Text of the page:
As the years have gone by, the Fast & Furious franchise has become less about the art of illegal street racing, and more about overstated stunts and ambitious set-pieces, where the narrative goes far and beyond the simplicity of the initial endeavour, and into the more conventional blockbuster trope of our protagonists effectively having to save the world. This tonal (and financial) shift has culminated in the most bombastic and absurd entry of them all, in the spin-off Hobbs & Shaw.
Not for the more die-hard loyalists (we know you’re out there) this isn’t really a Fast & Furious film at all, especially given the two titular characters are not even part of the original ensemble that we have come to associate so closely with the F&F series. Instead, we’re bringing together two of the more recent recruits in the form of Luke Hobbs (Dwayne Johnson) and Deckard Shaw (Jason Statham) as the friends-cum-enemies have to find a way to get along if they’re going to *checks notes* save the world all over again.
In this instance the threat comes courtesy of Brixton Lore, a genetically enhanced man who in many respects is a supervillain, removing this film even further from reality and entering into the realm of the superhero genre. With a mindset not too dissimilar to that of Thanos’s, he intends to wipe out much of the planet, but to do so, he needs to get hold of the virus, which is being carried by none other than Shaw’s estranged sister Hattie (Vanessa Kirby). This naturally draws him into the battle, vying to protect his sibling – while Hobbs remains interested because, well, we guess he just likes saving the world. But they must put their differences aside and work together, and that, despite all of the monumental challenges that lie ahead, seems to be the hardest one to overcome.
First and foremost, this film is incredibly good fun. If you think Hobbs & Shaw is the sort of film you’d enjoy, it’s likely to be the sort of film you’ll enjoy; it knows its audiences and plays up to them in an affectionate manner. It’s unashamedly entertaining, fast-paced from start to finish with little actual care for character development or narrative, instead just tying together a convoluted and contrived storyline together by needlessly destructive sequences that feature, in fairness, some hugely ambitious set-pieces that are good fun to invest in. Some of which, we should add, are probably about as impressive as any you’ll see this year.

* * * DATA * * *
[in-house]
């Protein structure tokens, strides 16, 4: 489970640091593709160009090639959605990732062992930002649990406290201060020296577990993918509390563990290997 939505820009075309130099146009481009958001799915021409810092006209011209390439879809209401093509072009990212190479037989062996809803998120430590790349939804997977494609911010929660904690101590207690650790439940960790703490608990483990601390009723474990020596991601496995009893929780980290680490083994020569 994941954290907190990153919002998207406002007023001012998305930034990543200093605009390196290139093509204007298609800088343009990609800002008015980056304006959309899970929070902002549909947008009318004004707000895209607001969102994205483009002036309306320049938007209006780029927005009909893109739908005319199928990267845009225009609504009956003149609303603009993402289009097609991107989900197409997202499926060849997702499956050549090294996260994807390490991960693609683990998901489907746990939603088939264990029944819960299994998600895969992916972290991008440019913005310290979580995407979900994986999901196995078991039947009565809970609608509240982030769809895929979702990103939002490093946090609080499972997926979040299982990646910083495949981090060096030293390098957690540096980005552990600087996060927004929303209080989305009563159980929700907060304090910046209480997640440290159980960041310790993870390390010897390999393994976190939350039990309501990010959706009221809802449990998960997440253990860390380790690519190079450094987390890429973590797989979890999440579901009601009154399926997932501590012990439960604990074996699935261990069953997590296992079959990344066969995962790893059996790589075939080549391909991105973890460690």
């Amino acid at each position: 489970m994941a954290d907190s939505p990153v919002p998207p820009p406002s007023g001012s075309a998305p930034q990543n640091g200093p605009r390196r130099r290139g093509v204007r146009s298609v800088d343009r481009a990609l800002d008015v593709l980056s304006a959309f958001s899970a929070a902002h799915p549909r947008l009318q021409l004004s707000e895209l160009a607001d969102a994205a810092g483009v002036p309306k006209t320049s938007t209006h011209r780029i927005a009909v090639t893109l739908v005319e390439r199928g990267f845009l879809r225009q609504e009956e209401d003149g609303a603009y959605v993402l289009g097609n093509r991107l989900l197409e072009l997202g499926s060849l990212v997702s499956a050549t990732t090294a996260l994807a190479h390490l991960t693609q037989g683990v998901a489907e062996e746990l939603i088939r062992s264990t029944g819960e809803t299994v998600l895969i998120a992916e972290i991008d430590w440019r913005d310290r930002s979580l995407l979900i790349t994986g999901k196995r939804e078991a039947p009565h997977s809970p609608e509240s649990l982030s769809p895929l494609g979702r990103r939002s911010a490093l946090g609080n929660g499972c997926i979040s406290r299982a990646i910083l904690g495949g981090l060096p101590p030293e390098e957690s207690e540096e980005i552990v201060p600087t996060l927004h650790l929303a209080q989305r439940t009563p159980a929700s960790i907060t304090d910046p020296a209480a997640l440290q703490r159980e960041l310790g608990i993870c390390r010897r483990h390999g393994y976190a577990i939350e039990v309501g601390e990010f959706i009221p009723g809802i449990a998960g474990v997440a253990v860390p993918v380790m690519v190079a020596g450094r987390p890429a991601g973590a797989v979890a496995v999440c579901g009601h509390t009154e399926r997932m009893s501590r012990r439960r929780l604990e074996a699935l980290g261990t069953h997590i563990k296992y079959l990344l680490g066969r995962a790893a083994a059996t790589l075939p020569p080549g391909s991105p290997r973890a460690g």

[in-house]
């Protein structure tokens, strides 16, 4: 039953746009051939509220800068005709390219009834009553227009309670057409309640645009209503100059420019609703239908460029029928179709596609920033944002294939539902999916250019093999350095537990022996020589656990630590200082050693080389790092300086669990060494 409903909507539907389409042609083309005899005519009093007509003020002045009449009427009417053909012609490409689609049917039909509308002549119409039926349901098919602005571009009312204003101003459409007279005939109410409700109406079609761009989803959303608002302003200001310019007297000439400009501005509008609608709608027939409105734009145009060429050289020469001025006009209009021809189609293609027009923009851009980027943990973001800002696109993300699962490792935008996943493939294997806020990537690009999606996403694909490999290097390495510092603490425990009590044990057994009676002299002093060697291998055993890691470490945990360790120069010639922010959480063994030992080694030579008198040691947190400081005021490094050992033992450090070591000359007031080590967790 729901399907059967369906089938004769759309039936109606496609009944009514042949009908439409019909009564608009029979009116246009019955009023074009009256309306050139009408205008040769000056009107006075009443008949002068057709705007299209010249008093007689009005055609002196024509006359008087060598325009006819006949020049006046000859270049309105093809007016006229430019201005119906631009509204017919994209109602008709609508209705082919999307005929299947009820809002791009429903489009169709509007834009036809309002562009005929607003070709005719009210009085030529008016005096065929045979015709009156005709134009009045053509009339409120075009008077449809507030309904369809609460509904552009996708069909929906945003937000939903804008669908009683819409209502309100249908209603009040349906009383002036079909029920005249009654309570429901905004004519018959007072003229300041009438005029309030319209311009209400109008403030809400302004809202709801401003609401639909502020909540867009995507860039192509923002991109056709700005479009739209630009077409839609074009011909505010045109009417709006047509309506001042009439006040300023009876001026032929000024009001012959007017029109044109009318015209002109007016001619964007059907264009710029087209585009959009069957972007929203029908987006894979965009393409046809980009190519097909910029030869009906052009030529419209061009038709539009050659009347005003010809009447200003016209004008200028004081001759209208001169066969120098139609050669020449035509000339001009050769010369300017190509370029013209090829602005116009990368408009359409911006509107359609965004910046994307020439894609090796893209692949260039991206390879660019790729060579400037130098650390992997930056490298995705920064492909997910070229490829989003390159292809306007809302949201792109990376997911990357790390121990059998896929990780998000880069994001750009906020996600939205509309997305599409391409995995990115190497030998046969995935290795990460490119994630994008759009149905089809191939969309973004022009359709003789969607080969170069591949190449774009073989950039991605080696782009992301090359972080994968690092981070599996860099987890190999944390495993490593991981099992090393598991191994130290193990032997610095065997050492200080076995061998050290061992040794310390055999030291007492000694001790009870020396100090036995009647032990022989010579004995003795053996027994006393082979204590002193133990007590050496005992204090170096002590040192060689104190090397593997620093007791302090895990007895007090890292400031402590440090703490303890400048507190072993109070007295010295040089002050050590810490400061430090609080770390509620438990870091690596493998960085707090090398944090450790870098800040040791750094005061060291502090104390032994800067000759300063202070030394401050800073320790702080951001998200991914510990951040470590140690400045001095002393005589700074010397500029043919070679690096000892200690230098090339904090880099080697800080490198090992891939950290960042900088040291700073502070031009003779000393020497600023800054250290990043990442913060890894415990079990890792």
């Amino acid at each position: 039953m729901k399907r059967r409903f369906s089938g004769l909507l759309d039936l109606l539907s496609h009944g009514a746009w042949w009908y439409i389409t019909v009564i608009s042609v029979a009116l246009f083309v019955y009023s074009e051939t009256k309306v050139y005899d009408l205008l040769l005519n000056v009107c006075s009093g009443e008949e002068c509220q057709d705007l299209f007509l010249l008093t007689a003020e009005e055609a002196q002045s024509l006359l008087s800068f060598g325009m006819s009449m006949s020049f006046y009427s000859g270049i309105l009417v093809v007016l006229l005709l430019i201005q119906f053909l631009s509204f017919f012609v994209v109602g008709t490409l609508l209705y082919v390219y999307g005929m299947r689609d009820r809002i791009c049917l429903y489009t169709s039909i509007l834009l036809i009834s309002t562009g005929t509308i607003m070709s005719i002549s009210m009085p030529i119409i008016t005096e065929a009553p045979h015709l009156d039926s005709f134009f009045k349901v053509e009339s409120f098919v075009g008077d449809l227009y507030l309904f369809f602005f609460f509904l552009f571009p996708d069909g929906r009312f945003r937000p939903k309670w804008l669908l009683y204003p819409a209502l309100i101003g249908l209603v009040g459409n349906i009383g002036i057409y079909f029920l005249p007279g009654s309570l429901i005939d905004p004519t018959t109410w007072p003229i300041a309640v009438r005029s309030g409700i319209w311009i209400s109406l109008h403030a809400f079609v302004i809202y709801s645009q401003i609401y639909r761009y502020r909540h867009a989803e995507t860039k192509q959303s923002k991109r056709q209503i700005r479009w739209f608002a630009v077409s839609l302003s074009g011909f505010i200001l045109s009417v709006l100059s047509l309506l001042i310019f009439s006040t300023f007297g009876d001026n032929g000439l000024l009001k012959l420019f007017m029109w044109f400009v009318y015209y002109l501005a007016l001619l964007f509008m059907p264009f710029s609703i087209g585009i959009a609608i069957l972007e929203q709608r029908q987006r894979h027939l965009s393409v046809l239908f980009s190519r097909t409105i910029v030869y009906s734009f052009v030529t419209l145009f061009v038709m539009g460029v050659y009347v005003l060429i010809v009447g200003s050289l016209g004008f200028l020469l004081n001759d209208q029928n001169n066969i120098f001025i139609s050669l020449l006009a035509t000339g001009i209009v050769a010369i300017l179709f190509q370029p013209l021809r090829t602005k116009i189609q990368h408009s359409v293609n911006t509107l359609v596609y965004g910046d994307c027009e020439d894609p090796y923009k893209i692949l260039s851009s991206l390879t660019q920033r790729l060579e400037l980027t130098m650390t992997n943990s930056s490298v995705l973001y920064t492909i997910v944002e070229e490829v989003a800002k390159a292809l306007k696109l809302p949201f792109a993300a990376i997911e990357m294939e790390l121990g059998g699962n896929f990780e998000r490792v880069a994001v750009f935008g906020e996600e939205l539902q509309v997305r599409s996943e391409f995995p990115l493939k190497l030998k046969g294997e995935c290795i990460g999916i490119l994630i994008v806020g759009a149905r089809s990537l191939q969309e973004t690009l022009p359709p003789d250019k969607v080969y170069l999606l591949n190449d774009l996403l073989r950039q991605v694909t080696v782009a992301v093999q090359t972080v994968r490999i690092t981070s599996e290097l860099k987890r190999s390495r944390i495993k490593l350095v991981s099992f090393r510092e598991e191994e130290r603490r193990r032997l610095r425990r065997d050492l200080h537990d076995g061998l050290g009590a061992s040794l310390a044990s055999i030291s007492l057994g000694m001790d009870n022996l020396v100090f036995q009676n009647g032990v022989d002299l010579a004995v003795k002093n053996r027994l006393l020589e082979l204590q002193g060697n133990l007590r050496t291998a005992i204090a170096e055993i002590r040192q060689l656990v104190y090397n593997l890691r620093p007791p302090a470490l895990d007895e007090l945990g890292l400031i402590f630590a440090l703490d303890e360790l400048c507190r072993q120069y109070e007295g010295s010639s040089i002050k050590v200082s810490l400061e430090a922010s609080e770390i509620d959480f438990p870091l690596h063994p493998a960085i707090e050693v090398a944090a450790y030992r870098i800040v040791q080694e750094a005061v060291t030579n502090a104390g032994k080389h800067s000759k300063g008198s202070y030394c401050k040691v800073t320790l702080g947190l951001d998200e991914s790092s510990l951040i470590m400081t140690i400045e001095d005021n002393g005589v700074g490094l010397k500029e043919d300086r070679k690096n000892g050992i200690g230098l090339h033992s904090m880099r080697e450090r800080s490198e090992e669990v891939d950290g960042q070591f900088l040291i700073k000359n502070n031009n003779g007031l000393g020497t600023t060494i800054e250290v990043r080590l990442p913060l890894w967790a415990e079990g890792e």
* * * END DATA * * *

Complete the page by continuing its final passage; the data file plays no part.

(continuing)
The problem is, the film gets too silly. Now its such a fine line and you could argue that the more absurd it is the better, but it almost parodies itself and the commitment to entertainment is so unwavering, we lose sight a little bit about cinematic constructs and the film is actually a bit of a mess. And of course the film cares so little for reality, but at the same time there are plot-holes and inconsistencies that do grate on the viewer. I mean for starters, there are flashbacks to the childhood between Deckard Shaw and his sister Hattie as children. Now, we don’t wish to be pedantic but Statham is old enough to be Kirby’s father.
She is the star of the show however, and while Elba does a fine job as the villain – and vitally someone you feel is formidable and impossible to overcome – it’s the British actress who truly steals the show, so much so she can feel somewhat hard done by that she hasn’t managed to get her name in the title. Though suppose Hobbs and Shaw and Hattie doesn’t quite have the same ring to it.
But ultimately it just gets a little tedious, and the runtime is simply too long, as for a film that is best described as being a ‘popcorn’ movie, it’s at a length where by the time you reach the second act you’ve finished all of your snacks. Director David Leitch has thrown his hat into the ring for the forthcoming Blade reboot, and while he seems a decent choice, if he’s going to get involved in the MCU he’s going to have to just fine-tune his style a little, as while this is an engaging blockbuster, it’s a little sprawling and hackneyed.